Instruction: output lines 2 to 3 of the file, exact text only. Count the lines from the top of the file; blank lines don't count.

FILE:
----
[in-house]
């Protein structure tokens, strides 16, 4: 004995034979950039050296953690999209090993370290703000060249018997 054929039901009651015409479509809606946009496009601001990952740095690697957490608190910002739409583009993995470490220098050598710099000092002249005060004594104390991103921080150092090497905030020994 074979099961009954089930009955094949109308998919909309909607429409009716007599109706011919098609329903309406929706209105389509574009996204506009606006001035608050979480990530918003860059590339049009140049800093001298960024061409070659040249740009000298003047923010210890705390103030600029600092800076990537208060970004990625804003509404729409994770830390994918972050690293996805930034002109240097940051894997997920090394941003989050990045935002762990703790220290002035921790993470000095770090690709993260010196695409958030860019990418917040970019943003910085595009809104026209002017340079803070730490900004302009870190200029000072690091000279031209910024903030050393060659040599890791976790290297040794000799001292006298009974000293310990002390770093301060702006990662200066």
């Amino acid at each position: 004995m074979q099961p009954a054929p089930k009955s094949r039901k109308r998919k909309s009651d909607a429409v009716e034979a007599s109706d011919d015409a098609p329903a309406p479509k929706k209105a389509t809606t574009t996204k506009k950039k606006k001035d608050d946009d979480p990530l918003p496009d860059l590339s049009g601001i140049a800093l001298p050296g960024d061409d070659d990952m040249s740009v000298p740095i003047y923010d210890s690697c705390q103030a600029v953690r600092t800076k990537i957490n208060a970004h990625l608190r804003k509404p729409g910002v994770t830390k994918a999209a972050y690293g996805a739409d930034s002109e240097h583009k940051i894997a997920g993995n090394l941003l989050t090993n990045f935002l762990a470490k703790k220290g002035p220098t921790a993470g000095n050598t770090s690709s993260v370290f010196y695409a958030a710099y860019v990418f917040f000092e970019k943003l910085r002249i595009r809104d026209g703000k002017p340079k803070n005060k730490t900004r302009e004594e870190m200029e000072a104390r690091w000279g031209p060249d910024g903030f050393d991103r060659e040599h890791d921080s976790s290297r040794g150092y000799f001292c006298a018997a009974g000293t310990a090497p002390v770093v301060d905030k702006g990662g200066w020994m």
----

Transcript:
């Protein structure tokens, strides 16, 4: 004995034979950039050296953690999209090993370290703000060249018997 054929039901009651015409479509809606946009496009601001990952740095690697957490608190910002739409583009993995470490220098050598710099000092002249005060004594104390991103921080150092090497905030020994 074979099961009954089930009955094949109308998919909309909607429409009716007599109706011919098609329903309406929706209105389509574009996204506009606006001035608050979480990530918003860059590339049009140049800093001298960024061409070659040249740009000298003047923010210890705390103030600029600092800076990537208060970004990625804003509404729409994770830390994918972050690293996805930034002109240097940051894997997920090394941003989050990045935002762990703790220290002035921790993470000095770090690709993260010196695409958030860019990418917040970019943003910085595009809104026209002017340079803070730490900004302009870190200029000072690091000279031209910024903030050393060659040599890791976790290297040794000799001292006298009974000293310990002390770093301060702006990662200066």
């Amino acid at each position: 004995m074979q099961p009954a054929p089930k009955s094949r039901k109308r998919k909309s009651d909607a429409v009716e034979a007599s109706d011919d015409a098609p329903a309406p479509k929706k209105a389509t809606t574009t996204k506009k950039k606006k001035d608050d946009d979480p990530l918003p496009d860059l590339s049009g601001i140049a800093l001298p050296g960024d061409d070659d990952m040249s740009v000298p740095i003047y923010d210890s690697c705390q103030a600029v953690r600092t800076k990537i957490n208060a970004h990625l608190r804003k509404p729409g910002v994770t830390k994918a999209a972050y690293g996805a739409d930034s002109e240097h583009k940051i894997a997920g993995n090394l941003l989050t090993n990045f935002l762990a470490k703790k220290g002035p220098t921790a993470g000095n050598t770090s690709s993260v370290f010196y695409a958030a710099y860019v990418f917040f000092e970019k943003l910085r002249i595009r809104d026209g703000k002017p340079k803070n005060k730490t900004r302009e004594e870190m200029e000072a104390r690091w000279g031209p060249d910024g903030f050393d991103r060659e040599h890791d921080s976790s290297r040794g150092y000799f001292c006298a018997a009974g000293t310990a090497p002390v770093v301060d905030k702006g990662g200066w020994m």